The military veterans enrolling in medical schools have to pay a major portion of the tuition from their own pockets, since the tuition aid provided by the U.S. Department of Veterans Affairs (VA) covers only the smaller proportion of it.
The study has found that medical schools have a median shortfall of $27,500 per year, adding $110,000 that veterans pay out of their pockets to earn a medical degree. It also established that only 45 percent of medical school tuition is covered by aid, while it covers 100 percent for MBA and 85 percent for law programs.
“This means veterans who deployed to combat zones or served on active duty since 9/11 will incur significant debt despite receiving the GI bill. Medical schools could be using their scholarship dollars much more effectively,” lead author Stephen Graves, a fourth-year student in the dual MD/MBA program at Northwestern University, said.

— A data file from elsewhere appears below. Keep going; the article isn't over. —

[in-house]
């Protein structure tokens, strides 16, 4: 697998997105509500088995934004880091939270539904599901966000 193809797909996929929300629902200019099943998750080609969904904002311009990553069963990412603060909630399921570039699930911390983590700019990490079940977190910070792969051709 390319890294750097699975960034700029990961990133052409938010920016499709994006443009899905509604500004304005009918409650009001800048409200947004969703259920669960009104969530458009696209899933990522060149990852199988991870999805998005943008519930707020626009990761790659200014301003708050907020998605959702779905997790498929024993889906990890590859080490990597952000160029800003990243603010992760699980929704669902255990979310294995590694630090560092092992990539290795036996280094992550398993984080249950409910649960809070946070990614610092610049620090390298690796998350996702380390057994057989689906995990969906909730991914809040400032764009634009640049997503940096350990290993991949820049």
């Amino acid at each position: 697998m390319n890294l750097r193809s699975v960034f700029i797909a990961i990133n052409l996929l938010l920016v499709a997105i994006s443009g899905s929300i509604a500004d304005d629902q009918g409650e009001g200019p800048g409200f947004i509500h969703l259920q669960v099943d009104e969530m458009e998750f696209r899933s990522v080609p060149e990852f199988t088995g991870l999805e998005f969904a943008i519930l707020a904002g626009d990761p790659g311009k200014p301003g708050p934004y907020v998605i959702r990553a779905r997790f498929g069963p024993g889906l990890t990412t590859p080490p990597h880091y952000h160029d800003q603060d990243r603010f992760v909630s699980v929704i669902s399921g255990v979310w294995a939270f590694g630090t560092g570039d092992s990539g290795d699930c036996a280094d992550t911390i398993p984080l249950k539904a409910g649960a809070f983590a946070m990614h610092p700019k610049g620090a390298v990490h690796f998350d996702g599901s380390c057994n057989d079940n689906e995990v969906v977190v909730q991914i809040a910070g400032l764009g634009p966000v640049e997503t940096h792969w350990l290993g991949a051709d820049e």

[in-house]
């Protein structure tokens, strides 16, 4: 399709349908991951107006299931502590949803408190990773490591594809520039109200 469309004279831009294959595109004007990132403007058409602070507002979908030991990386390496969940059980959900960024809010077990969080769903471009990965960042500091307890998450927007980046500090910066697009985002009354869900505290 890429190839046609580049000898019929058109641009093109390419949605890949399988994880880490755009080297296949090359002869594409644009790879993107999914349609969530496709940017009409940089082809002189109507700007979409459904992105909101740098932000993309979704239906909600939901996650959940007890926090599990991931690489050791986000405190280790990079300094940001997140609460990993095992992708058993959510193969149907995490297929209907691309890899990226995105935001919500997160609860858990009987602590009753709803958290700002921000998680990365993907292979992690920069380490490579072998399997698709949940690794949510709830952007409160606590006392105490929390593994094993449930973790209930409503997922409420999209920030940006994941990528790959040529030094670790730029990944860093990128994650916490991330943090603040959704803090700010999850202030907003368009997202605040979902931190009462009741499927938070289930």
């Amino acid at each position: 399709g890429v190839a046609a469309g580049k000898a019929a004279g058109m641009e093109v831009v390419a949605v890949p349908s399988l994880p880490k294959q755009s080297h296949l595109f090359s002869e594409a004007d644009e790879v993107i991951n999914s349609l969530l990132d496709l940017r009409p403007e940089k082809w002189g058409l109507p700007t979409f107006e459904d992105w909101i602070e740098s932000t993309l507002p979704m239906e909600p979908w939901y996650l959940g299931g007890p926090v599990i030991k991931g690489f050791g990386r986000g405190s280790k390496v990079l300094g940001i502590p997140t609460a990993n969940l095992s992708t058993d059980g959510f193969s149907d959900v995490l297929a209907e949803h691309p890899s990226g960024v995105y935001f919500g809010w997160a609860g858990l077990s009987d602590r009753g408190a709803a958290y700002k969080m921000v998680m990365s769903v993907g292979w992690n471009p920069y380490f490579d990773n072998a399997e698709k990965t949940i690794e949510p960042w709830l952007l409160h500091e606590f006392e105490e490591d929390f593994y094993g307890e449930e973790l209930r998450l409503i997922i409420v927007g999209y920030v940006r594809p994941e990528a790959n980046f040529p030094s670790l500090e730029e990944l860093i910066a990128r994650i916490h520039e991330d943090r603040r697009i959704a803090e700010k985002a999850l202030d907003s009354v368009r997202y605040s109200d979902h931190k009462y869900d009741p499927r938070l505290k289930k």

Graves blamed of disparity in tuition aid on the unfamiliarity of medical schools with VA tuition aid programs. The program available to all honorably discharged veterans comes from the Post-9/11 GI Bill and another Yellow Ribbon (YR) program that can be used for most undergraduate and graduate education.
“Veterans bring a distinct perspective to professions and occupations. Research has shown 10 percent of the U.S. populace are veterans, and around half receive their care at the VA. With recent shortfalls within the VA health care system, all avenues to improve care should be explored, such as increasing the number of veteran physicians in practice and prompting policymakers to consider how health care education can enhance care for veterans,” Graves said.